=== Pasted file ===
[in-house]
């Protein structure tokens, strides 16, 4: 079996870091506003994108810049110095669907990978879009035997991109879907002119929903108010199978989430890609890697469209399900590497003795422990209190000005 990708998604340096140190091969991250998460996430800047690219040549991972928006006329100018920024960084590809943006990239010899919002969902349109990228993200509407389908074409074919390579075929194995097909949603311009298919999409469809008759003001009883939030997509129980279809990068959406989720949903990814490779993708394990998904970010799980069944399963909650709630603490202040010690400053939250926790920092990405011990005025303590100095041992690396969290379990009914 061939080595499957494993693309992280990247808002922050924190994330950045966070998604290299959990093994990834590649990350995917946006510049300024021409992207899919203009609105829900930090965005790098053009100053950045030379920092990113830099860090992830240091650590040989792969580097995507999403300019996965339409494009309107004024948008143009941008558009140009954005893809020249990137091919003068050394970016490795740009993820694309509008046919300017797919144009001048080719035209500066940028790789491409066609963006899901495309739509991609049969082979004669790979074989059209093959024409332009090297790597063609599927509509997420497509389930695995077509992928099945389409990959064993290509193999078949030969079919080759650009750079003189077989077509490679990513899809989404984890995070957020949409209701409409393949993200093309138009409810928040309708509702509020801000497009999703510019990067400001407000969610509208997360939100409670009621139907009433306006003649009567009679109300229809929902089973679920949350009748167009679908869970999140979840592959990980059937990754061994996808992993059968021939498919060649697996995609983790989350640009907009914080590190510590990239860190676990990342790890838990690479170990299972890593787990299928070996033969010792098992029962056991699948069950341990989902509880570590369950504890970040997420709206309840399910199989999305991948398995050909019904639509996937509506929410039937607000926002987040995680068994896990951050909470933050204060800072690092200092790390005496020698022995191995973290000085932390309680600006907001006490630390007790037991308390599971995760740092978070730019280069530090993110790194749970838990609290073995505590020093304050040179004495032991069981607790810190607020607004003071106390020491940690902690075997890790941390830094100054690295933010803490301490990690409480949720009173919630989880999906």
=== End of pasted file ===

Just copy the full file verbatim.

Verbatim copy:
[in-house]
């Protein structure tokens, strides 16, 4: 079996870091506003994108810049110095669907990978879009035997991109879907002119929903108010199978989430890609890697469209399900590497003795422990209190000005 990708998604340096140190091969991250998460996430800047690219040549991972928006006329100018920024960084590809943006990239010899919002969902349109990228993200509407389908074409074919390579075929194995097909949603311009298919999409469809008759003001009883939030997509129980279809990068959406989720949903990814490779993708394990998904970010799980069944399963909650709630603490202040010690400053939250926790920092990405011990005025303590100095041992690396969290379990009914 061939080595499957494993693309992280990247808002922050924190994330950045966070998604290299959990093994990834590649990350995917946006510049300024021409992207899919203009609105829900930090965005790098053009100053950045030379920092990113830099860090992830240091650590040989792969580097995507999403300019996965339409494009309107004024948008143009941008558009140009954005893809020249990137091919003068050394970016490795740009993820694309509008046919300017797919144009001048080719035209500066940028790789491409066609963006899901495309739509991609049969082979004669790979074989059209093959024409332009090297790597063609599927509509997420497509389930695995077509992928099945389409990959064993290509193999078949030969079919080759650009750079003189077989077509490679990513899809989404984890995070957020949409209701409409393949993200093309138009409810928040309708509702509020801000497009999703510019990067400001407000969610509208997360939100409670009621139907009433306006003649009567009679109300229809929902089973679920949350009748167009679908869970999140979840592959990980059937990754061994996808992993059968021939498919060649697996995609983790989350640009907009914080590190510590990239860190676990990342790890838990690479170990299972890593787990299928070996033969010792098992029962056991699948069950341990989902509880570590369950504890970040997420709206309840399910199989999305991948398995050909019904639509996937509506929410039937607000926002987040995680068994896990951050909470933050204060800072690092200092790390005496020698022995191995973290000085932390309680600006907001006490630390007790037991308390599971995760740092978070730019280069530090993110790194749970838990609290073995505590020093304050040179004495032991069981607790810190607020607004003071106390020491940690902690075997890790941390830094100054690295933010803490301490990690409480949720009173919630989880999906």